Well, at long last the final Harry Potter movie has finally come and I must say it is bittersweet. It has been almost 14 years since Harry made his way into our family. I admit that I originally started reading them because I had heard so much negative about witchcraft but my wife and daughter were insisting that the books were wonderful, so I decided to find out for myself. Needless to say, I fell in love with the books and the three of us greatly enjoyed introducing my son to Harry as soon as we could.
As I made my way through the books trying to catch up to my wife and daughter, they would quiz me each night during dinner to get my thoughts and determine which clues I was onto and what I was thinking about the books. It became a family past time to discuss theories and answer trivia each night at dinner. Great times!
The release of the final movie in the series has been emotional for all of us. The four of us have realized how much Harry, Ron, Hermione, Dumbledore, Snape, and most definitely Fred & George have been a part of our lives. I am not sure we are ready to let them go. I find myself asking why? True, J.K. Rowling weaves a masterful story. True, the
characters are well-developed and we are emotionally attached. True, the cannon of material contains 7 very large books of exquisite detail.
I think it is the themes, more than anything, we resonate with. Who wouldn’t want to discover that our very ordinary self is truly very extraordinary? Who hasn’t felt they are not understood? Who could live with the Dursleys?? Who isn’t afraid to be alone or felt like they can’t go on after they lost someone they loved? Harry has certainly had his share of loss. In fact, many of the characters have experienced major losses in their lives. You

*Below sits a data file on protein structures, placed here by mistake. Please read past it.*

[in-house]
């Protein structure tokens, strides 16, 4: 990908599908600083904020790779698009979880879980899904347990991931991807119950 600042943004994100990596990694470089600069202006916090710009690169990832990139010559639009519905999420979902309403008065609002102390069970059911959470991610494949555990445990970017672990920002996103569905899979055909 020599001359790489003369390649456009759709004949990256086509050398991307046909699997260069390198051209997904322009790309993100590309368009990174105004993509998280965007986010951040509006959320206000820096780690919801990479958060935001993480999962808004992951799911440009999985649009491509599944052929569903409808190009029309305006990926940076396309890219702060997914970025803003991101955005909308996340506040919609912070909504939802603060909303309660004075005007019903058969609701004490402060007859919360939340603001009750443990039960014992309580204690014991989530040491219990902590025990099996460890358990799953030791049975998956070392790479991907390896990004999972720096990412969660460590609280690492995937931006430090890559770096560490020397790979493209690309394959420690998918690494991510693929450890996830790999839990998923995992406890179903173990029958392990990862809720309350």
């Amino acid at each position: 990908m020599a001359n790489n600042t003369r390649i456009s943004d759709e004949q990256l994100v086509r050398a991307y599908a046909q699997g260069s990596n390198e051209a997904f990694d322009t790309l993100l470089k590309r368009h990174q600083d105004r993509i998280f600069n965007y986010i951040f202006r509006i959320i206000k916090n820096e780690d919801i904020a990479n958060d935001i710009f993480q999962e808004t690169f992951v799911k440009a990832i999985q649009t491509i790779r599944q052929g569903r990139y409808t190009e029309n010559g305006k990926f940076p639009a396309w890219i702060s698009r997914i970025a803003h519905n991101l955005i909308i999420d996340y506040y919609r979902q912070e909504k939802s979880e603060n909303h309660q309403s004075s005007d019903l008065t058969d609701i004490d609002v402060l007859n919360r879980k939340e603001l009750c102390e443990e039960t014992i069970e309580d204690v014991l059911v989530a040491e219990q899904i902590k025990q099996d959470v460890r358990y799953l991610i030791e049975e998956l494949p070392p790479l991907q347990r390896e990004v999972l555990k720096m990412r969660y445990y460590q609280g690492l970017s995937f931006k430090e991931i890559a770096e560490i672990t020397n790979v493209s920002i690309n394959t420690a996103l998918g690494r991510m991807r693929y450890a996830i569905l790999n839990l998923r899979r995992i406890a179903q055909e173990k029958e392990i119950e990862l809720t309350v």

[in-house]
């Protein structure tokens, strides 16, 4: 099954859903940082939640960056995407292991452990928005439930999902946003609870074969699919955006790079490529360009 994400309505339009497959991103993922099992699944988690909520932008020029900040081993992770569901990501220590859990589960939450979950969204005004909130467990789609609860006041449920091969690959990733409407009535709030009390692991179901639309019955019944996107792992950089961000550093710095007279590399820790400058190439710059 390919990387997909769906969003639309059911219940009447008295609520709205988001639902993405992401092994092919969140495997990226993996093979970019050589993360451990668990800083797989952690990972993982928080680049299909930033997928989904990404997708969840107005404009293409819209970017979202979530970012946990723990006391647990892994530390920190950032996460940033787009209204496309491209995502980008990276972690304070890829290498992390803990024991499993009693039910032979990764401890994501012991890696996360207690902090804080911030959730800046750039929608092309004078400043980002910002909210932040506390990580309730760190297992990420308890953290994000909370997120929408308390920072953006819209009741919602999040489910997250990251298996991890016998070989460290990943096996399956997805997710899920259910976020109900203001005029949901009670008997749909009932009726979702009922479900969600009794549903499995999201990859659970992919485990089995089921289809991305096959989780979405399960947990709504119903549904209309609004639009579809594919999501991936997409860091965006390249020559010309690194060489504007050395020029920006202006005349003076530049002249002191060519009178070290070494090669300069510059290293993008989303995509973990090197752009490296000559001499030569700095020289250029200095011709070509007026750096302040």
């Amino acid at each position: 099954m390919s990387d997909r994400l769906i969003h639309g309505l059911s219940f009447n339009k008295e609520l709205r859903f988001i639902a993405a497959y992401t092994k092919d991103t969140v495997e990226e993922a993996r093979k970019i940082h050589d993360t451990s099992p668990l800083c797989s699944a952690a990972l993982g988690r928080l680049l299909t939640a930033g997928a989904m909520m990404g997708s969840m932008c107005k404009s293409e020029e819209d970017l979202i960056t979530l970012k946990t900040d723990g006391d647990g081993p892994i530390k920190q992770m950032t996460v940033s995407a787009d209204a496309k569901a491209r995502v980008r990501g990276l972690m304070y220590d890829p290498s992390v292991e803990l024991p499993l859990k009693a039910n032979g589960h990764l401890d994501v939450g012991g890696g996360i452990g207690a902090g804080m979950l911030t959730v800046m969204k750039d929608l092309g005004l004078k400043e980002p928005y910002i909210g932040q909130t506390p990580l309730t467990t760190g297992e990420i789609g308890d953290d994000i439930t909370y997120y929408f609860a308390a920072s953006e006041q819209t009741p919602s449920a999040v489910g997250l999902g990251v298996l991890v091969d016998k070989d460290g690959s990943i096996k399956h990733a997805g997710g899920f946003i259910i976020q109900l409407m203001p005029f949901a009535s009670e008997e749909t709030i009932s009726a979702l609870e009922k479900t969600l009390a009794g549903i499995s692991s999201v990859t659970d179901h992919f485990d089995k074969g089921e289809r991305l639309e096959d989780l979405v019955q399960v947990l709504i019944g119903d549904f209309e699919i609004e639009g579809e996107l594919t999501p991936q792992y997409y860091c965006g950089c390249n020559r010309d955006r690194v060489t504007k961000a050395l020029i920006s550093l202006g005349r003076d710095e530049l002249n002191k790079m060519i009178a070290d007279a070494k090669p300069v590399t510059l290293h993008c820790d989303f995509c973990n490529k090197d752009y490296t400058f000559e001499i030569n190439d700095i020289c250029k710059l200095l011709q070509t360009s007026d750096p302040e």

could say that this is one of the central themes in the books.
While the movies have glossed over it, J.K. Rowling says that the two verses that appear on the gravestones in the cemetery at Godric’s Hollow summarize the entire series. The first is the inscription found on the tombstone of Albus Dumbledore’s mother and sister:
Hermione was two rows of tombstones away; he had to wade back to her, his heart positively banging in his chest. “Is it – ?”
“No, but look!”
She pointed to the dark stone. Harry stooped down and saw , upon the frozen granite, the words Kendra Dumbledore and, a short way down her dates of birth and death, and Her Daughter Ariana. There was also a quotation: Where your treasure is, there will your heart be also. (Matthew 6:21)
The second was inscribed on Harry’s parents’ tombstone: “The last enemy that shall be destroyed is death.” (1 Corinthians 15:26)
I loved the way this video marries the movie to the book. If you look closely, you can see the scripture on the bottom of the tombstone.
Why would J.K. Rowling say that these two scriptures sum up the entire series?
“Do not store up for yourselves treasures on earth, where moth and rust consume and where thieves break in and steal; but store up for yourselves treasures in heaven… for where your treasure is, there your heart will be also.” (Mt. 6:19-20a, 21)
Why would Dumbledore chose this for their tombstone?